American college football coach
Knute Rockne holds college football's record for career wins as a coach. Rockne led Notre Dame's "Fighting Irish" team for 13 seasons before his untimely death in 1931, and made the Indiana school a powerhouse in the game during its day. Known for his spirited, if sometimes truth-stretching, team pep talks, Rockne helped popularize the sport at the college level and bring it—and his team—to national prominence. He revolutionized the game by introducing new strategies and techniques, still in use more than seventy years after his death.
Rockne was a native of Norway, born in a town called Voss in 1888, and came with his family to the Chicago area when he was five. They settled in a heavily Scandinavian neighborhood near Logan Square, and as a teen Rockne emerged as a star high-school athlete, though he was not particular impressive in size. He played football and baseball, and was a standout on the track team as a pole vaulter as well. He left school without graduating in 1905 after facing disciplinary measures for cutting class in order to practice track. He worked in the Chicago post office for four years as a mail handler and dispatcher, and when two friends enrolled at Notre Dame University in South Bend, Indiana, they encouraged him to join them at the Catholic school. A gifted student, Rockne worked as a janitor in the chemistry department to help pay his expenses, and began playing for its football team in 1911 as a fullback and left end.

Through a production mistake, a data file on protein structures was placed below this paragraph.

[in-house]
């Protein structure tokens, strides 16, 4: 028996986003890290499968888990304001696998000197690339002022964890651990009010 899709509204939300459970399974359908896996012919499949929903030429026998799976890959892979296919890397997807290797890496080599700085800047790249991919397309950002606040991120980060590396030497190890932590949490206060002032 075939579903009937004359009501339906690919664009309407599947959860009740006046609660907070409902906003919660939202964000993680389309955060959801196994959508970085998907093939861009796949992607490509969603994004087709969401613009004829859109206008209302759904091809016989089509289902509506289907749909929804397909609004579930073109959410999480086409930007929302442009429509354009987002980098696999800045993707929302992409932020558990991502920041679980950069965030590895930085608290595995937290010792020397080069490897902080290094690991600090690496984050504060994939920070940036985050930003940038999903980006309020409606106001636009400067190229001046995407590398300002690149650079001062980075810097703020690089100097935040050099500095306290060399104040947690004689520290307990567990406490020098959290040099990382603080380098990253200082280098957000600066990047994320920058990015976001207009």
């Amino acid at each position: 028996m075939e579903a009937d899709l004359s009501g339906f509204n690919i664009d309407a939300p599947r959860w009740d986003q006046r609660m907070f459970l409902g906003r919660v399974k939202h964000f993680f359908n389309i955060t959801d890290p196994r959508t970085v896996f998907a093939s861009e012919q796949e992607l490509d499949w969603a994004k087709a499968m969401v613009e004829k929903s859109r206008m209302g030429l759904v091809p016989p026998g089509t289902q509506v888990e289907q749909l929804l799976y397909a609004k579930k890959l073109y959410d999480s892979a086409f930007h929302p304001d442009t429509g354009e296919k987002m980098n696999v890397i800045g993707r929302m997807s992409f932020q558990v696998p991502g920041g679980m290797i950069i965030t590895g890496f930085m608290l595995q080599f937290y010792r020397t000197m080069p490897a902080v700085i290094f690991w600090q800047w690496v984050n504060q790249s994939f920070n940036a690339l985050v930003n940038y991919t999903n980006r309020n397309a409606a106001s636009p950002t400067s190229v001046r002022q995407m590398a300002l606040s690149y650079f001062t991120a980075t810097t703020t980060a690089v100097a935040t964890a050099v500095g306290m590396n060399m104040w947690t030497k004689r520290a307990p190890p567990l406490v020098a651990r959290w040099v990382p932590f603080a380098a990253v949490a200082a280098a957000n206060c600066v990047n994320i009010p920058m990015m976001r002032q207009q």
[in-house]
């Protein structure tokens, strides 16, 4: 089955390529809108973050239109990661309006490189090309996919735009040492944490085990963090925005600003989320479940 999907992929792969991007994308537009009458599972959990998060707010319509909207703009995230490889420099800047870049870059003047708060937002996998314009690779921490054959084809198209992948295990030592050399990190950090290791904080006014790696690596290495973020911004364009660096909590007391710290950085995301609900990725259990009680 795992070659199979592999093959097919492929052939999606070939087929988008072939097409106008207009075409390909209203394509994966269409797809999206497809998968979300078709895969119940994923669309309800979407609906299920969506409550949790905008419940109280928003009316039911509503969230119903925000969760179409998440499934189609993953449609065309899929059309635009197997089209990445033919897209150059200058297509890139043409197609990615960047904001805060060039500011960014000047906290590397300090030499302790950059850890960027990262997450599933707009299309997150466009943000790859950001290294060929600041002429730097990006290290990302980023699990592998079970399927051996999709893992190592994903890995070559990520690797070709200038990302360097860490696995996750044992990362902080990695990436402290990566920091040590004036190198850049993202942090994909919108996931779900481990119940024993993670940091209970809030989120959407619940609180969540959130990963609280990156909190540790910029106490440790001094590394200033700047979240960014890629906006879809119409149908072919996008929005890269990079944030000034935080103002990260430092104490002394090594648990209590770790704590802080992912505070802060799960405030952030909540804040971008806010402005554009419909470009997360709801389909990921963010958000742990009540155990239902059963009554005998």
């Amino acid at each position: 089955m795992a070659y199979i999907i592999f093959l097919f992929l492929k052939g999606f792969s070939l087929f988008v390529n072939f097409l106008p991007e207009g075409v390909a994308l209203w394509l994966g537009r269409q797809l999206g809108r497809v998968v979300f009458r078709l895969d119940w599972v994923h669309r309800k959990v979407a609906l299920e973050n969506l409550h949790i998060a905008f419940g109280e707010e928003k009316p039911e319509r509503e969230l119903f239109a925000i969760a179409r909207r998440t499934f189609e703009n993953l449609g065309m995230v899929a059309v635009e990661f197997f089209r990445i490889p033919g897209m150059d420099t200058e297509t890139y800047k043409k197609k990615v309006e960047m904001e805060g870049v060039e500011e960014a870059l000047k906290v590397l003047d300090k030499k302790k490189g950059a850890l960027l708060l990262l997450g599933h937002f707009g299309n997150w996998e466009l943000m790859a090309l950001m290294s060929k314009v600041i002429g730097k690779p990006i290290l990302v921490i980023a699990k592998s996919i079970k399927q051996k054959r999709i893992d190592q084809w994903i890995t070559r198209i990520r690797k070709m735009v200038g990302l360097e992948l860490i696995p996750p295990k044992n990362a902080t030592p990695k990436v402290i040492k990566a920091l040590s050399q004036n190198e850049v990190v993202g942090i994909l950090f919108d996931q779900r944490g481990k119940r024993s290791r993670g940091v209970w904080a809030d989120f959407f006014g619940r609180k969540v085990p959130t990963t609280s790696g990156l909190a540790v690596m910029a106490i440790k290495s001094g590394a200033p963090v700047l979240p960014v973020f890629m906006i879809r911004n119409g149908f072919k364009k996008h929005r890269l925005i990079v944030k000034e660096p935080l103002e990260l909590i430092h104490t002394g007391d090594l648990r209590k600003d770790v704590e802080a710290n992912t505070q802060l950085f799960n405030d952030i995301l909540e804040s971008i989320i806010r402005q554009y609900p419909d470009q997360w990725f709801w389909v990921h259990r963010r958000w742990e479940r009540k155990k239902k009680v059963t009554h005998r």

Rockne captained the Notre Dame team during his senior year, leading the team to its third undefeated season. In one of college football's most famous plays, he and his roommate, Gus Dorais, used an impressive forward pass in a game against Army that made gridiron history. With the West Point Cadets heavily favored to win, Rockne faked a limp on the field, and when Dorais threw a forward pass, he caught it running. "In 1913, you did two things with a football: You ran with it or you kicked it," explained Los Angeles Times writer Earl Gustkey, and described the passing-and-running plays the two completed as "football's first all-out air attack." Notre Dame won the game, 35-13.
After he graduated magna cum laude in 1914 with a pharmacy degree, Rockne's application to enter the medical school at St. Louis University was rejected, and he took a job instead as a chemistry teacher at Notre Dame and assistant football coach. He became head coach in 1917, and though the team's first full season under him was a dismal one, with many top players serving in the U.S. military as the country entered World War I, Rockne's 1919 team finished its first unbeaten season under his watch. They repeated the feat the next year, and for the 1921 contest against rival Army, a record crowd of 20,000 turned out.